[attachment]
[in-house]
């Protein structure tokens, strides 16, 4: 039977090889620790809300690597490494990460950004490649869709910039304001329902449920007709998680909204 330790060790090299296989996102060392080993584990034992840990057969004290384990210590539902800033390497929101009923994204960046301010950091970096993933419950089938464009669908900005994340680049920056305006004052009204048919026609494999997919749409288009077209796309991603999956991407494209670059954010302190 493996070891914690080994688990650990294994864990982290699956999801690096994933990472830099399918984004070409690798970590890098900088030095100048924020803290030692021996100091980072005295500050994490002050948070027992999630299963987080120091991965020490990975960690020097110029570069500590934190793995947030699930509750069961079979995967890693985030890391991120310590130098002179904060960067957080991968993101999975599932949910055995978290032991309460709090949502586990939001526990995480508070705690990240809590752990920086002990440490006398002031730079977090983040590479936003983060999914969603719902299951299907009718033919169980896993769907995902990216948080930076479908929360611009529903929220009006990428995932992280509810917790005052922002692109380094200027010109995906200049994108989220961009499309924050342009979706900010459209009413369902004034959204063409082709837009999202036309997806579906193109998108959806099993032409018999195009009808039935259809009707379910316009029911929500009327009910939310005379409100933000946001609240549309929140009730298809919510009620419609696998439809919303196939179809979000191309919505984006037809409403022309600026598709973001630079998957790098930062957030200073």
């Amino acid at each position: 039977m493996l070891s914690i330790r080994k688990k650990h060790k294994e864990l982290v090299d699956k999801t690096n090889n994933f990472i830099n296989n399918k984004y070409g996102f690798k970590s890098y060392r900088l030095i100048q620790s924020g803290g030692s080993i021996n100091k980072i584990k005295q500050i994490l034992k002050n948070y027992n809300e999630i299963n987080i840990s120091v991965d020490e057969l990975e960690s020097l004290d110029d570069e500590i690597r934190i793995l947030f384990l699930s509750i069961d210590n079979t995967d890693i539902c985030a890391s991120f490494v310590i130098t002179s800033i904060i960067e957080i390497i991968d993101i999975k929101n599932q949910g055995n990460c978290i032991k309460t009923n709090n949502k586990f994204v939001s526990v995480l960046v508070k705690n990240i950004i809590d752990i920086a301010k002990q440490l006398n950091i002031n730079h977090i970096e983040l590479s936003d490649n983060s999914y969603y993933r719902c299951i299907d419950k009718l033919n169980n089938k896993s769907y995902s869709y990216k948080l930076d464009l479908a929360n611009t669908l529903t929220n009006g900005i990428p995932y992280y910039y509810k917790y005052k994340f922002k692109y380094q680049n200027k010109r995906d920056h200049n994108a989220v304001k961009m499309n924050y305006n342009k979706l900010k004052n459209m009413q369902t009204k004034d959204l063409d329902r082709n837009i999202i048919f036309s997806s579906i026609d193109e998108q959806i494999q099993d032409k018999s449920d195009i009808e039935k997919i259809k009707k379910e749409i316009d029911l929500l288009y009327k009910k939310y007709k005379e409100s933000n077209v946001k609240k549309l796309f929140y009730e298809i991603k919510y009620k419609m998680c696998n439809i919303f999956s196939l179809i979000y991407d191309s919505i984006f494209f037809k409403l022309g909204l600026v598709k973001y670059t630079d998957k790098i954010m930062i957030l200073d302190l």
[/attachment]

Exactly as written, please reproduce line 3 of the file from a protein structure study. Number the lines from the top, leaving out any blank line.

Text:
């Amino acid at each position: 039977m493996l070891s914690i330790r080994k688990k650990h060790k294994e864990l982290v090299d699956k999801t690096n090889n994933f990472i830099n296989n399918k984004y070409g996102f690798k970590s890098y060392r900088l030095i100048q620790s924020g803290g030692s080993i021996n100091k980072i584990k005295q500050i994490l034992k002050n948070y027992n809300e999630i299963n987080i840990s120091v991965d020490e057969l990975e960690s020097l004290d110029d570069e500590i690597r934190i793995l947030f384990l699930s509750i069961d210590n079979t995967d890693i539902c985030a890391s991120f490494v310590i130098t002179s800033i904060i960067e957080i390497i991968d993101i999975k929101n599932q949910g055995n990460c978290i032991k309460t009923n709090n949502k586990f994204v939001s526990v995480l960046v508070k705690n990240i950004i809590d752990i920086a301010k002990q440490l006398n950091i002031n730079h977090i970096e983040l590479s936003d490649n983060s999914y969603y993933r719902c299951i299907d419950k009718l033919n169980n089938k896993s769907y995902s869709y990216k948080l930076d464009l479908a929360n611009t669908l529903t929220n009006g900005i990428p995932y992280y910039y509810k917790y005052k994340f922002k692109y380094q680049n200027k010109r995906d920056h200049n994108a989220v304001k961009m499309n924050y305006n342009k979706l900010k004052n459209m009413q369902t009204k004034d959204l063409d329902r082709n837009i999202i048919f036309s997806s579906i026609d193109e998108q959806i494999q099993d032409k018999s449920d195009i009808e039935k997919i259809k009707k379910e749409i316009d029911l929500l288009y009327k009910k939310y007709k005379e409100s933000n077209v946001k609240k549309l796309f929140y009730e298809i991603k919510y009620k419609m998680c696998n439809i919303f999956s196939l179809i979000y991407d191309s919505i984006f494209f037809k409403l022309g909204l600026v598709k973001y670059t630079d998957k790098i954010m930062i957030l200073d302190l």